You will notice that I capitalized each individual stakeholder involved in this project, which totals seven. It could very quickly grow from there if the property is for sale and there are real estate agents involved. Each stakeholder has justifiable needs that require your expert professional attention. The property manager needs the job handled quickly and trusts you to prevent complaints or problems from coming up. The plumber has a job to do and a schedule to keep. The three separate insurance adjusters need updates and documentation. The tenants would love to have their bathroom operational again and are very worried about exposure to their newborn. As the mold professional, you need to ensure you meet the needs of everyone involved while protecting yourself from any ramifications that could evolve from any, or all of the seven. Through all of this you should be keeping in mind that most of these stakeholders can be potential sources of future work for you as well.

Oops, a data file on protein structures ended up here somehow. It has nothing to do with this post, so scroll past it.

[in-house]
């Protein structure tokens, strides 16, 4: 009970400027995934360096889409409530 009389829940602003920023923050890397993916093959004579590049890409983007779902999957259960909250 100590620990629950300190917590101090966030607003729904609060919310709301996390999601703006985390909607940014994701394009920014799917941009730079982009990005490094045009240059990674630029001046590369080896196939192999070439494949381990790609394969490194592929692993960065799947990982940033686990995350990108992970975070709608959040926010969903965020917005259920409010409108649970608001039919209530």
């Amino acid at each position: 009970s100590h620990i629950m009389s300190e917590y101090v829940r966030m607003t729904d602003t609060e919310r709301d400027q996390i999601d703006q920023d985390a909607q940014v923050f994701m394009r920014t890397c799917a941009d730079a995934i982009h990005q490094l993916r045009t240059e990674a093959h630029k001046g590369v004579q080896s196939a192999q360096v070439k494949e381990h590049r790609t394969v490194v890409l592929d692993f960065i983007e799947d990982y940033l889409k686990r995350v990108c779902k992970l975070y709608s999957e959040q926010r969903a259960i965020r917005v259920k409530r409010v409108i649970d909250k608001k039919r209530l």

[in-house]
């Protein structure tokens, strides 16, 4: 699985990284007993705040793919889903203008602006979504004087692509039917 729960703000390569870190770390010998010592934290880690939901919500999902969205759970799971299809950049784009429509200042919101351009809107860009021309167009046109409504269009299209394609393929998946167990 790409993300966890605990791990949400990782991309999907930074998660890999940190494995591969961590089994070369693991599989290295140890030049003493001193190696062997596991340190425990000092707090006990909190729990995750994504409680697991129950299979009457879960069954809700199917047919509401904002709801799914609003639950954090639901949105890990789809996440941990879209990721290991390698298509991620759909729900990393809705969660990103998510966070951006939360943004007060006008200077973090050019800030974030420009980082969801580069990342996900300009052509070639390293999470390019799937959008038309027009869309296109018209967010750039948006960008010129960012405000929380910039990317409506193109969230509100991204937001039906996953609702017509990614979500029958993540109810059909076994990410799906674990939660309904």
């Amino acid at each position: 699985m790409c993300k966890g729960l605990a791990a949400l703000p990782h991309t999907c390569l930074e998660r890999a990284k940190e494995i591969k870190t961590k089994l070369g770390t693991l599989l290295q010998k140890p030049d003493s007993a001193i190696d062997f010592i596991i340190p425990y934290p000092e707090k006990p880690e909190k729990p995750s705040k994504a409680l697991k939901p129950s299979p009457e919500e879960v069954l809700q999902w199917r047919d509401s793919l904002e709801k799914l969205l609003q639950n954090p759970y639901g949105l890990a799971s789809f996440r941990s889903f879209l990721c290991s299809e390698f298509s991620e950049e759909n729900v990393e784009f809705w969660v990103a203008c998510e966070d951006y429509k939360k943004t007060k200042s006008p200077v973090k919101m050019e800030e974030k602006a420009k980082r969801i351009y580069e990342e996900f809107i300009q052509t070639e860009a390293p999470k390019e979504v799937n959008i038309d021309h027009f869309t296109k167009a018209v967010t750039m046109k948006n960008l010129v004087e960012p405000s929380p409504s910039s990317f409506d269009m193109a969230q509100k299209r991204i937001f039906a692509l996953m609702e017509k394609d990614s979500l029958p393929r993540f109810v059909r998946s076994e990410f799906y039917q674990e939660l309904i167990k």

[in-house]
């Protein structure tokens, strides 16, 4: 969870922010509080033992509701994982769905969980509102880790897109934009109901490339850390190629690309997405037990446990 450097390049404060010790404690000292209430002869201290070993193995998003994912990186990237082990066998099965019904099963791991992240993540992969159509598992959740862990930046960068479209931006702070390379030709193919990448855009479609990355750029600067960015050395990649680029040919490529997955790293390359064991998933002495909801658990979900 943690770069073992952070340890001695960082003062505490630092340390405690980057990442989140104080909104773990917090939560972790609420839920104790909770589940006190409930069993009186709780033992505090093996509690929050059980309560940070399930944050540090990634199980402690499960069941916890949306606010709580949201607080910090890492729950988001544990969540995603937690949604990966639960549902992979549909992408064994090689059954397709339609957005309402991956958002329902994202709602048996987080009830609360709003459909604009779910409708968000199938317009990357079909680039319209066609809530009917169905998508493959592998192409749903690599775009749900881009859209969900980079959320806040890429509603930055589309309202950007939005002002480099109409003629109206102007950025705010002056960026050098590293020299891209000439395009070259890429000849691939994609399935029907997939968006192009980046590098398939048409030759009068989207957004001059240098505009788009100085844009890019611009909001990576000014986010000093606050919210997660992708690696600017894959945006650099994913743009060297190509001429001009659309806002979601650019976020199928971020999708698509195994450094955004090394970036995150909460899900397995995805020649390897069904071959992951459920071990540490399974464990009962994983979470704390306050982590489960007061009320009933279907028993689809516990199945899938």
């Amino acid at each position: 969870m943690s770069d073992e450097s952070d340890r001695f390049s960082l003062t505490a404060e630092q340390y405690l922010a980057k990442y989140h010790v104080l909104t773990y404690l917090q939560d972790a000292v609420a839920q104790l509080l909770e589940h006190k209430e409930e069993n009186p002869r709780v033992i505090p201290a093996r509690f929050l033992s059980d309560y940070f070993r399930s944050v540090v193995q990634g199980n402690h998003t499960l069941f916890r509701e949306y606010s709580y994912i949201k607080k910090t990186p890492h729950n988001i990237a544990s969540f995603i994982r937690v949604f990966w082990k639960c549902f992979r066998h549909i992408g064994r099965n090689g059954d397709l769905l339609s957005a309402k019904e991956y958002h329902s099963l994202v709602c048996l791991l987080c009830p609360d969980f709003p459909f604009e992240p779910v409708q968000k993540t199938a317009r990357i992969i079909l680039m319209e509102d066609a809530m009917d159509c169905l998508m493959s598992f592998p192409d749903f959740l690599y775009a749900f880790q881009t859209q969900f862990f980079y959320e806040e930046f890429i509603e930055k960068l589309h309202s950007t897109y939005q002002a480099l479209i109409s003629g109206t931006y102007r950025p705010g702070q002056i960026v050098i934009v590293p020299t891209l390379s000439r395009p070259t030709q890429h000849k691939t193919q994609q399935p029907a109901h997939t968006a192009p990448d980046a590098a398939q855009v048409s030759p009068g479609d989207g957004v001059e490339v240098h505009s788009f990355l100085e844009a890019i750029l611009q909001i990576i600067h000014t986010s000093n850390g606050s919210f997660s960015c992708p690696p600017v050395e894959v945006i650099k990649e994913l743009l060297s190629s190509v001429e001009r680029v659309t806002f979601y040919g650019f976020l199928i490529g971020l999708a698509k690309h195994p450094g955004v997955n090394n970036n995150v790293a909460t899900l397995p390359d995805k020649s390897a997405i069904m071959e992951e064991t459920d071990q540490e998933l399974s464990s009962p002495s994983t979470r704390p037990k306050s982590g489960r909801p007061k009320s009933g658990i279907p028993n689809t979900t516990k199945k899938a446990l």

Maintaining Best Practices
When it comes to a remediation project, the work is the easy part. You can build the best containments in the world. We must always remember this is new to the client, even if it’s just another day at work for us. Based on the dynamic or mental state of the person involved, this can be more catastrophic to some than others. Unfortunately, there are restoration contractors out there who view these people as difficult and end up turning down work. Focusing on how to navigate the challenges of different human elements involved in each job you do will help set you apart from the rest. Our ability to communicate and hold their hand through the process is the measure of success that they will always remember.